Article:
Mandatory Pre-Suit Mediation
If the project level and subsequent executive level meetings are not successful in resolving the dispute after an agreed time period, then the next required step should be mediation. Mediation should be identified in the contract as a mandatory condition precedent to institution of legal action or arbitration so that mediation has to occur first, unless both parties agree to waive the requirement.
Mediation is a structured settlement conference managed by a professional and trained mediator whose job it is to work with the parties to try to resolve their dispute. While the mediator cannot make any rulings or force the parties to resolve their dispute, the mediator will often be an attorney with experience in construction law and special training in dispute resolution who should be able to provide the parties with an outside view on how a judge or arbitrator might view their dispute and can point out significant issues with the parties' respective claims and defenses. This is particularly true where the parties provide in the contract for the mediation to be administered under the construction industry mediation rules of organizations like the American Arbitration Association ("AAA") or JAMS, which have large lists of mediators specializing in mediating construction industry disputes. In addition, most states have laws that make what is said or presented during mediation by the parties or mediator completely confidential, and not admissible in court or arbitration, in order to try to encourage frank and open settlement discussions.
It is recommended that the contract provision requiring mediation incorporate the mediation rules of an organization such as AAA or JAMS to facilitate the mediator selection and the procedures of the mediation. If not, then the mediation contract provision should include a specific process for mediator selection to try to avoid disputes over who the mediator will be for the mediation. It should also provide that mediation should be held in the same city or county where the project is located, and should provide that the parties will split evenly the mediator fees. It is also important that the mediation contract provision provide that any agreements reached in mediation shall be enforceable as settlement agreements in any court of competent jurisdiction so that settlements reached in mediation are binding and enforceable. In addition, it is recommended that the contract provision allow for suits to be filed prior to completion of mediation if necessary to perfect mechanic's lien or bond claims, but that the parties agree that such proceedings shall be stayed pending completion of the required mediation.
If the project level meeting, the executive level meeting, and mediation are all unsuccessful in resolving a dispute, then the next step would appropriately be resort to litigation in court, or arbitration if the parties have agreed in the contract to require arbitration of disputes in lieu of litigation. While the type of stepped dispute resolution process described in this article is likely to result in faster and less expensive resolution of many disputes without the need for litigation or arbitration, disputes that remain unresolved after going through such a process are likely to be the type of dispute that truly needs the involvement of a judge, jury or arbitrator, and for which the time, effort and expense of litigation or arbitration may be justified. However, most disputes are not of that type, and requiring in the construction contract that the parties engage in a stepped dispute resolution process is likely to result in faster and less expensive resolution of many disputes, permitting the parties to focus their efforts on project completion and profitability rather than protracted and expensive litigation or arbitration.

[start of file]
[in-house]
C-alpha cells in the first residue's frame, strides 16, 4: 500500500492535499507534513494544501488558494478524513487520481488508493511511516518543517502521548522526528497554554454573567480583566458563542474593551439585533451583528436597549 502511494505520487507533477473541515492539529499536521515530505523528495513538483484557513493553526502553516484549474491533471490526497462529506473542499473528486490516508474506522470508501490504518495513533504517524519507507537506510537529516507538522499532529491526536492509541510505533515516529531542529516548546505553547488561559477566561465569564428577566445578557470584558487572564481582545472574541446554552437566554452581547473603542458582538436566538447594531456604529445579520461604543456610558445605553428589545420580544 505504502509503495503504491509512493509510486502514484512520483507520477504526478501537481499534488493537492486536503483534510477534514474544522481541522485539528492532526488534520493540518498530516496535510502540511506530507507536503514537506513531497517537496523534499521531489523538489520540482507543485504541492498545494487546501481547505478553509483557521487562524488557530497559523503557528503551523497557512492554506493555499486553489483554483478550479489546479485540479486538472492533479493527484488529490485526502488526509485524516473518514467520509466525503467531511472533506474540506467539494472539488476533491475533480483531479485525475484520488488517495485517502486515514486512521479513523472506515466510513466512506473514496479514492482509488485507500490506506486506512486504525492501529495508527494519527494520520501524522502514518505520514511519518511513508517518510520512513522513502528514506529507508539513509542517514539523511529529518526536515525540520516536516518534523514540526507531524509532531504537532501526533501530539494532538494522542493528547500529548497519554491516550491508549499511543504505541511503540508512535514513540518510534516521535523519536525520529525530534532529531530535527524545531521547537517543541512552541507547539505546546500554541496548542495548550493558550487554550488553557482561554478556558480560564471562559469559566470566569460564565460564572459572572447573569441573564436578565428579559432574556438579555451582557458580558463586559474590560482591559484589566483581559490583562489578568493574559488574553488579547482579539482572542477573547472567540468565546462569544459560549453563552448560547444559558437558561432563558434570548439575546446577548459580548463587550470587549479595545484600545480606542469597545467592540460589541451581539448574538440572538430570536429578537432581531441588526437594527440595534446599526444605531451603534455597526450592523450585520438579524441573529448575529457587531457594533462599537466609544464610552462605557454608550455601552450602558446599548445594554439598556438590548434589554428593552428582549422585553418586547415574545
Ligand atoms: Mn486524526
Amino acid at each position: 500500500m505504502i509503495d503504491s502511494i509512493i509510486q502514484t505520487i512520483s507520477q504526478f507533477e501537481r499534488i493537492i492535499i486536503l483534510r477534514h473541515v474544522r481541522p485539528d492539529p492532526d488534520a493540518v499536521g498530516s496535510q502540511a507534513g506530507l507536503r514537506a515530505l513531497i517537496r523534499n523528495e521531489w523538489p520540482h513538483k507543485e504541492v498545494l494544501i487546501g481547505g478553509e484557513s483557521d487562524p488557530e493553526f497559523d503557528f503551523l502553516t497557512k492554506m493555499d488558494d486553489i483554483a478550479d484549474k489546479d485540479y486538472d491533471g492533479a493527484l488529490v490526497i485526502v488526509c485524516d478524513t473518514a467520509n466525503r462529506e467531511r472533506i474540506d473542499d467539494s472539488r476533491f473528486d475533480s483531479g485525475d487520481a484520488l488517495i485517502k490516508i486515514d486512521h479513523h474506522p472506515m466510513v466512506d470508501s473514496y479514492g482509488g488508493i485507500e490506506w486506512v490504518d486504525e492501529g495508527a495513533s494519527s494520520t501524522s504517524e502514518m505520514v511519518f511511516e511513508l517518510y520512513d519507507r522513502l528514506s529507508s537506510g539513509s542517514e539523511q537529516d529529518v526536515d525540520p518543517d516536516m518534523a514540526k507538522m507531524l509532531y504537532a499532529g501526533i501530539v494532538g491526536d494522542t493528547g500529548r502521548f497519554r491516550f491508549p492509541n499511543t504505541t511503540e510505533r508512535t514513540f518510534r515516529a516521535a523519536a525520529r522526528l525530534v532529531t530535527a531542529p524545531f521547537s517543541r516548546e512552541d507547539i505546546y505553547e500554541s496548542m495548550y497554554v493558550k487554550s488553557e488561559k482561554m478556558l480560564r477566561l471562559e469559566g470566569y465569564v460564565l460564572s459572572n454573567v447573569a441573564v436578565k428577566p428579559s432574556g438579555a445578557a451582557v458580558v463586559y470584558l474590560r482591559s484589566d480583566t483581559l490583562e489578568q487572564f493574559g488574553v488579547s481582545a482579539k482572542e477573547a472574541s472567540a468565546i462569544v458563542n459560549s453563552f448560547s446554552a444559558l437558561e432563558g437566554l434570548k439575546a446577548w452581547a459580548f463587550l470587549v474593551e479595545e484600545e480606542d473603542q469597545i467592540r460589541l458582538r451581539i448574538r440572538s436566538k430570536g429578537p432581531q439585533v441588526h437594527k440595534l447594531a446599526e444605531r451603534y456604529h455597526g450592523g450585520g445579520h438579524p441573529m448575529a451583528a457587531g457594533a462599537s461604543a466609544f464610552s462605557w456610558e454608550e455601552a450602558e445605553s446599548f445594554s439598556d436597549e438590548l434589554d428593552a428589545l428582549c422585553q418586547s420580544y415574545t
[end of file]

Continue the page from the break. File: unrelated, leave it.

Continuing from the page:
A Unique Perspective from a Multi-faceted Career; John Peirce
by: Lisa Gordon, PileDriver magazine
This Construction Career profile originally appeared in PileDriver magazine, 2019 Issue #6
John Peirce has learned a lot of valuable lessons over his 46 years in civil engineering.
During that time, he's completed a couple thousand projects, mostly designing and building temporary and permanent earth retaining walls to facilitate road and bridge building, cofferdam and foundation construction, and shoring and underpinning of all types.
While working on his Bachelor and Master of Science degrees in geotechnical engineering at Drexel University earned in 1973 and 1978, respectively Peirce landed a co-op position at The Conduit & Foundation Corporation's corporate headquarters in Philadelphia.
"I worked out in the field and got involved in heavy construction," said Peirce, who says that suited him just fine. In the early days of his career, he never wanted to be cooped up in an office.
Following graduation, he was hired on with The Conduit & Foundation Corporation and specialized in highway construction with them for 15 years, before moving on to geotechnical specialty contractor Schnabel Foundation Company.
Peirce stayed with Schnabel a design/build specialty contractor focused on temporary and permanent earth support for 11 years, eight of which were served as branch manager of the Philadelphia office.
In 1992, Peirce co-founded Peirce Engineering with his wife, Beth, and daughter, Jennifer Peirce Brandt, who is also a professional engineer. Later, his son, John another professional engineer joined the company.
By 1997, Peirce was focusing on the family engineering firm full-time. His diverse professional background and varied experience has served him well.
"I have a unique perspective," he said. "I've done highway work, plant work, utility work, estimating, project managing and I'm a retired surveyor. I was everything from a lowly rod man all the way up to a project manager."
PileDriver recently caught up with Peirce to talk about his impressive career and some of the key lessons he's aiming to pass along to his children.
From three key mentors over the years, Peirce learned the importance of being familiar with every aspect of a job, staying quiet when he was unsure of his facts and dealing with people fairly...Read More in PileDriver